Josh Stieber, an Iraq war veteran turned conscientious objector, explained to Al Jazeera English why he questioned whether the 8-year war in Iraq was worth it.
He said that when he was deployed to Iraq, the local population held a large peaceful rally against the U.S. presence in their city.
“That was one of the first real clashes for me,” Stieber explained. “Here is this rhetoric that I have, that was used to justify the war: that we are giving a voice to an oppressed people and letting them determine their own fate. And here are the people gathering and telling us that they don’t want us in their neighborhoods.”
“At first I didn’t even know what conscientious objection was. I just knew that I wasn’t going to keep contributing to the things that were going on. So, I got out in April and a few weeks later in May, I started walking and then bicycling across the United States to share my experiences.”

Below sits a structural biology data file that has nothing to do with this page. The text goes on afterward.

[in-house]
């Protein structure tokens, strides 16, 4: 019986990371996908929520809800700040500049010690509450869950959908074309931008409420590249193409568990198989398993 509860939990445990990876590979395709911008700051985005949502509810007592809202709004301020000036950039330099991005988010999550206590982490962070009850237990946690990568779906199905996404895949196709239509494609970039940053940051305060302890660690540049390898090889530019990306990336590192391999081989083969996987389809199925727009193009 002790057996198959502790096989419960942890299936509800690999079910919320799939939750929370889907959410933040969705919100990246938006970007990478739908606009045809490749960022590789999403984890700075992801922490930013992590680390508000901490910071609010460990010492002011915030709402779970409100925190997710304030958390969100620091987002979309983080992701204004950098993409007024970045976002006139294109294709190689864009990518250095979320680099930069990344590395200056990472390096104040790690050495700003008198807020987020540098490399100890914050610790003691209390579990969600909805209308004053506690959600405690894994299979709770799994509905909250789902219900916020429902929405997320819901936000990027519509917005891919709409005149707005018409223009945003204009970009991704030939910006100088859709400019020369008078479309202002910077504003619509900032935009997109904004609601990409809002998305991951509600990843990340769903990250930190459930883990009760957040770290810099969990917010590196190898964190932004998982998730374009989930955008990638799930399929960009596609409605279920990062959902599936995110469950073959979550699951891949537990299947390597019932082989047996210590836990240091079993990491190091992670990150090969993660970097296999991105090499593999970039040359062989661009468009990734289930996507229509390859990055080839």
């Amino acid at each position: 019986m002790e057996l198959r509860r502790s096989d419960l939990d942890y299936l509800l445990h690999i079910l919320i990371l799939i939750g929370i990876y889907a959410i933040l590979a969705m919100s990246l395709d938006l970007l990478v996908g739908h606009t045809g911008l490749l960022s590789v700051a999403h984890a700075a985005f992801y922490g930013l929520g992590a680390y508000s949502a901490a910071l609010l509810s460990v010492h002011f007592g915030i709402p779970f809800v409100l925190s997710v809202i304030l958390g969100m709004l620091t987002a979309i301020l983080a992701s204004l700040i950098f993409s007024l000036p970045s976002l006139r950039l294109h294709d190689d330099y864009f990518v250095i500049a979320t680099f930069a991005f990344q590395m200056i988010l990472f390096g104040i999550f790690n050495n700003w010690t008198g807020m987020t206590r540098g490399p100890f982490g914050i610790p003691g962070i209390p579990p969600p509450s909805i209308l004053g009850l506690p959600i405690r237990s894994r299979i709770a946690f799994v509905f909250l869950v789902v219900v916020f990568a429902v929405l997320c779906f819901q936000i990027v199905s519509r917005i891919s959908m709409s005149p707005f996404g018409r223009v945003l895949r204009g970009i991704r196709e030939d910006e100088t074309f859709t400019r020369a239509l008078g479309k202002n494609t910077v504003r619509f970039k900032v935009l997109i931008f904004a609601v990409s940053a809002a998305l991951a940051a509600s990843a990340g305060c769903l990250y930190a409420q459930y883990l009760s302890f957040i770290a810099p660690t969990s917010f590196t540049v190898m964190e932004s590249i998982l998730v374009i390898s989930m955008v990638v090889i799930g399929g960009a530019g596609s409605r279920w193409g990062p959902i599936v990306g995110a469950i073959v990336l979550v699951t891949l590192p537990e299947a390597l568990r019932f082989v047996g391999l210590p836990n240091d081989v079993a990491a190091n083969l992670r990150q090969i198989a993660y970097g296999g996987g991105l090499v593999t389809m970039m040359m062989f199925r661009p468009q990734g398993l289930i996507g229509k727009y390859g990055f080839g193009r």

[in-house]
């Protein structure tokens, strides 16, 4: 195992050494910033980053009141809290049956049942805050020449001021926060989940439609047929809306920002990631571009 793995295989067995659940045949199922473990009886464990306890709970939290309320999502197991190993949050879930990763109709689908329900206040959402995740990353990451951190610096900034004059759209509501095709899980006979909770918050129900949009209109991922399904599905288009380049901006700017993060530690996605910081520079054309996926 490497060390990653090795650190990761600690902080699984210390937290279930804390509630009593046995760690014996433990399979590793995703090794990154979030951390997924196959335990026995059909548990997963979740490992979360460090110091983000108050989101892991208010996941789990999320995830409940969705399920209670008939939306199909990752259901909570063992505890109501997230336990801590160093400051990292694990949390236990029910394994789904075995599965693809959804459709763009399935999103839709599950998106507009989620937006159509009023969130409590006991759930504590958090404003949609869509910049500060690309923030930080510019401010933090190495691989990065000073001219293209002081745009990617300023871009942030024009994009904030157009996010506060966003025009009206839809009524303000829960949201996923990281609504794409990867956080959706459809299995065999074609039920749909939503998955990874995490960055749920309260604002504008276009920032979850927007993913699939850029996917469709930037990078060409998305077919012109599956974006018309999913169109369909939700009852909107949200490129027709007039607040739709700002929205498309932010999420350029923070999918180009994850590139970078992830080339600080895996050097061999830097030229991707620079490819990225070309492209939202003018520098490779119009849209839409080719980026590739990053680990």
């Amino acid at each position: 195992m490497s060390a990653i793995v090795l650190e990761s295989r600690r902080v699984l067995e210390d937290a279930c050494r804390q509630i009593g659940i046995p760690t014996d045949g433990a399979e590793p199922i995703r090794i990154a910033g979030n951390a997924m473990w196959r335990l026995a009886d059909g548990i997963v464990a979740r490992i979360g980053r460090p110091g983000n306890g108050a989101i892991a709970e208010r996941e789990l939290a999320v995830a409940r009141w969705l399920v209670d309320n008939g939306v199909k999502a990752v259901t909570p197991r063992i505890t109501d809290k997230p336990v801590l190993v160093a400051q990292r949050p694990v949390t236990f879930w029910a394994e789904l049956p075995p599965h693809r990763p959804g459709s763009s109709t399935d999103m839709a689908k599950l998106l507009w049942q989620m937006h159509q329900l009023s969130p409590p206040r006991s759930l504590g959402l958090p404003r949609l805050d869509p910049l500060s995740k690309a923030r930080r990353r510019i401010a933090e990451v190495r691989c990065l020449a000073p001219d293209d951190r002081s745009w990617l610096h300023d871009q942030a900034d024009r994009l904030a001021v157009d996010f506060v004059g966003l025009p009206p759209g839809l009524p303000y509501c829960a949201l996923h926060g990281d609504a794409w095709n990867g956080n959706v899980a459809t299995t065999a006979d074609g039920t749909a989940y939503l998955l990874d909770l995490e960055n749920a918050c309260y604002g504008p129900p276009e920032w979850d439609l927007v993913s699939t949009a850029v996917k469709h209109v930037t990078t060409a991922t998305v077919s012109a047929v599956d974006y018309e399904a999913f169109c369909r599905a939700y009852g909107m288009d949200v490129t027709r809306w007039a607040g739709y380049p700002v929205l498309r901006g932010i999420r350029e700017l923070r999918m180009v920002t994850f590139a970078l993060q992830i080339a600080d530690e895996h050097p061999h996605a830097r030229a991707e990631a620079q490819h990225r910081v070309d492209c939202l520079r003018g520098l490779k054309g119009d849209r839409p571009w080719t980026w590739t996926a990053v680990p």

The U.S. mission in Iraq came to a formal end on December 15, 2011, nearly nine years after the George W. Bush administration wrongly declared that former dictator Saddam Hussein had weapons of mass destruction that posed a threat to the region.
In a 2010 interview with Slate, Stieber said he grew up as a devout Christian and a staunch political conservative.
Watch video, courtesy of Al Jazeera English, below: